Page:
Gray Zone Conflicts, Challenges, and Opportunities

July 2017 No Comments

Integration Report: Gray Zone Conflicts, Challenges, and Opportunities.

Author | Editor: Bragg, B. (NSI, Inc.).

Executive Summary

United States Special Operations Command (USSOCOM) requested a Strategic Multilayer Assessment effort “to determine how the USG can identify, diagnose, and assess indirect strategies, and develop response options against associated types of gray zone conflicts.” This integration report provides a synthesis of all the team projects. Their work has advanced understanding of the contours of the gray zone terrain, and the challenges inherent in navigating that terrain. By identifying the critical features of the gray zone, their findings also provide a guide to where USSOCOM and other DoD entities should focus future efforts in this area to facilitate the development of operational level planning and response strategies. The key results of the effort fall into four areas as summarized below.

What is the nature of gray zone conflict?
  • There is no single condition that can identify an action as gray, independent of actor or understanding of the broader strategic context
  • We need to think on multiple timescales, across multiple arenas (e.g. political, social, economic), and understand and engage with multiple social levels (state, group, individual)
  • Populations are the key dimension in gray zone conflict
  • Norm violations help define the threshold between ordinary competition and the gray zone
What motivates actors to engage in gray zone activities?
  • Successful US deterrence has not eliminated the motivations of other actors to further their own interests
  • Acting in the gray zone is an effective low risk, low cost strategy that has proven difficult for the US and partner nations to counter, and for vulnerable states to defend against
  • US military places primacy on physical maneuver, and our adversaries know this
How should the US respond to gray zone activities?
  • Incorporate the human / cognitive domain
    • Think and plan beyond kinetic responses alone; expand DoD definitions of maneuver and objective to account for the human aspects of military operations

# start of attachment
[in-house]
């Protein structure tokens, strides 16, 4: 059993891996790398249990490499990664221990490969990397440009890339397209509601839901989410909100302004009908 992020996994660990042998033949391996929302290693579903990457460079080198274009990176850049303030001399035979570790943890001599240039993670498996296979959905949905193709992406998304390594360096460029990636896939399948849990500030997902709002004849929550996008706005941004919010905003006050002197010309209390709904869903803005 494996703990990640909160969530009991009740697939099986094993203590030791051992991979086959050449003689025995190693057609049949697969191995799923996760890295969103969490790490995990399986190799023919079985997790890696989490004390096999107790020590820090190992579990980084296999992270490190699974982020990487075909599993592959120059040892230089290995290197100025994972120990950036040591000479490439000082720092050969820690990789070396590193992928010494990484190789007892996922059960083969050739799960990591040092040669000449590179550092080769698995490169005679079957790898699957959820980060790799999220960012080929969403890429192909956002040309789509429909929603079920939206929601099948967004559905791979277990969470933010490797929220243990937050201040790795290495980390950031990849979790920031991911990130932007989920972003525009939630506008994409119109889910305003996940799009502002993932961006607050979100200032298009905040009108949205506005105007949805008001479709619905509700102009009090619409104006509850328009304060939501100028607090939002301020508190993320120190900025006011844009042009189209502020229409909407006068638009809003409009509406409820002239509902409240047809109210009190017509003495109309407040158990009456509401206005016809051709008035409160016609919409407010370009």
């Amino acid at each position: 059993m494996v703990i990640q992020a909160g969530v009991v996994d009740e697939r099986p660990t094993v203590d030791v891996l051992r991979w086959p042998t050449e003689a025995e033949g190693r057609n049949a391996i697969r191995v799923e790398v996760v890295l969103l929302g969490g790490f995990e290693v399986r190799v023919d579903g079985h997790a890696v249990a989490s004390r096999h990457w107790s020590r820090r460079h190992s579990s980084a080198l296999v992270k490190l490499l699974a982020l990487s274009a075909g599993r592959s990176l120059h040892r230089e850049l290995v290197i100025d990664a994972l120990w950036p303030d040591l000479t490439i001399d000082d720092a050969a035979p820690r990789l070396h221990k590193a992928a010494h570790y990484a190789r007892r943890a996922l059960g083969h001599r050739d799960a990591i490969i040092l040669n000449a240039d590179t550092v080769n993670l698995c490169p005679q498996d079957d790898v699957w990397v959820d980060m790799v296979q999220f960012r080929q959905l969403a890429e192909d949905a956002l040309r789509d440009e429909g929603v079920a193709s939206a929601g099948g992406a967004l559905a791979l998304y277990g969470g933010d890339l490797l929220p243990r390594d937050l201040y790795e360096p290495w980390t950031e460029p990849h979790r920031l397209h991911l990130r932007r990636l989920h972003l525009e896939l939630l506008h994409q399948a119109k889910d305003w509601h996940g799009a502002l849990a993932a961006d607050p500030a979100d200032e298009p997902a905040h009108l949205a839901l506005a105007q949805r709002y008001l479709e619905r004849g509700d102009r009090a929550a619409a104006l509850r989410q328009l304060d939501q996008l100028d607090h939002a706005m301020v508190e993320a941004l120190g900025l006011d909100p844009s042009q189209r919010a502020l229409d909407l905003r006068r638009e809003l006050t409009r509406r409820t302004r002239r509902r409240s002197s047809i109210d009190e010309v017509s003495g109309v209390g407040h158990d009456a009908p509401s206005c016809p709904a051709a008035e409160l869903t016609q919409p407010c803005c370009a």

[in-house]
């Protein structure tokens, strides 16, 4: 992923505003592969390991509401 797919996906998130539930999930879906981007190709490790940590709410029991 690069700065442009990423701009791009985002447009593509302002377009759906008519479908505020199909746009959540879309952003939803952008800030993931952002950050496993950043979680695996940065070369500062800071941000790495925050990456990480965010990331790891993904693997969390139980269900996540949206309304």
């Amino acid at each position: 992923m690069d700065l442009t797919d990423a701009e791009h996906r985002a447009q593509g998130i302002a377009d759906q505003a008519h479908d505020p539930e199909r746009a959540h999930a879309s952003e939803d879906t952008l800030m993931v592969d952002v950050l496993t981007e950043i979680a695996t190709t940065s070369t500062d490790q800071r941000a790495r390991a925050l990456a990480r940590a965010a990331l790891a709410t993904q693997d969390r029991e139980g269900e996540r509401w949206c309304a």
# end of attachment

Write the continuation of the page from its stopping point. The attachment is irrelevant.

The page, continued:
• Shape the international environment to reduce the motivations for engaging in gray zone activities
  • Develop a clear, compelling strategic narratives
    • Provide alternative narratives and leverage social and mass media to communicate them
    • Build trust and credibility with partner nations to enable unity of effort
    • An enduring, proactive presence and consistent messaging across all USG agencies is a significantly superior approach to taking select actions in response to specific gray actions
  • Scope and timing of US response matters
    • Inaction in the face of low level actions (e.g. Chinese Island building in the SCS) can over time create a “new reality” that threatens US interests and security
    • Early and effective response to gray actions and strategies requires a consistent US presence
  • Focus now should be less on defining specific actions as gray zone threats, and more on how to leverage all instruments of national power to respond to them
What capabilities does the US need to respond effectively to gray zone activities?
  • Human/Cognitive Domain Information & Expertise
    • Gray zone strategies exploit multiple instruments of power. Operating in this environment requires information across all of these instruments
  • Conceptual Models and Frameworks
    • Scope of gray zone activities will make information requirements overwhelming without models to guide search and interpretation


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